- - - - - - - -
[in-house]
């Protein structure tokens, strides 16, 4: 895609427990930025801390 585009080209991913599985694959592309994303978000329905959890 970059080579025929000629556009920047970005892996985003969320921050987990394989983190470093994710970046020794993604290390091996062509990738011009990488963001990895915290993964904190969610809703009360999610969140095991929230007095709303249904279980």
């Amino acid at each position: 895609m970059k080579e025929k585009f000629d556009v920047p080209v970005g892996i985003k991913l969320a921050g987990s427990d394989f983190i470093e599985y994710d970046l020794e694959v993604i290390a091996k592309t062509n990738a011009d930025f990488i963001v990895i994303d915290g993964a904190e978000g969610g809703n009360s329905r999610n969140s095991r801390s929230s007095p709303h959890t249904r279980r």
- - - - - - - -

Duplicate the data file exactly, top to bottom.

[in-house]
């Protein structure tokens, strides 16, 4: 895609427990930025801390 585009080209991913599985694959592309994303978000329905959890 970059080579025929000629556009920047970005892996985003969320921050987990394989983190470093994710970046020794993604290390091996062509990738011009990488963001990895915290993964904190969610809703009360999610969140095991929230007095709303249904279980």
């Amino acid at each position: 895609m970059k080579e025929k585009f000629d556009v920047p080209v970005g892996i985003k991913l969320a921050g987990s427990d394989f983190i470093e599985y994710d970046l020794e694959v993604i290390a091996k592309t062509n990738a011009d930025f990488i963001v990895i994303d915290g993964a904190e978000g969610g809703n009360s329905r999610n969140s095991r801390s929230s007095p709303h959890t249904r279980r």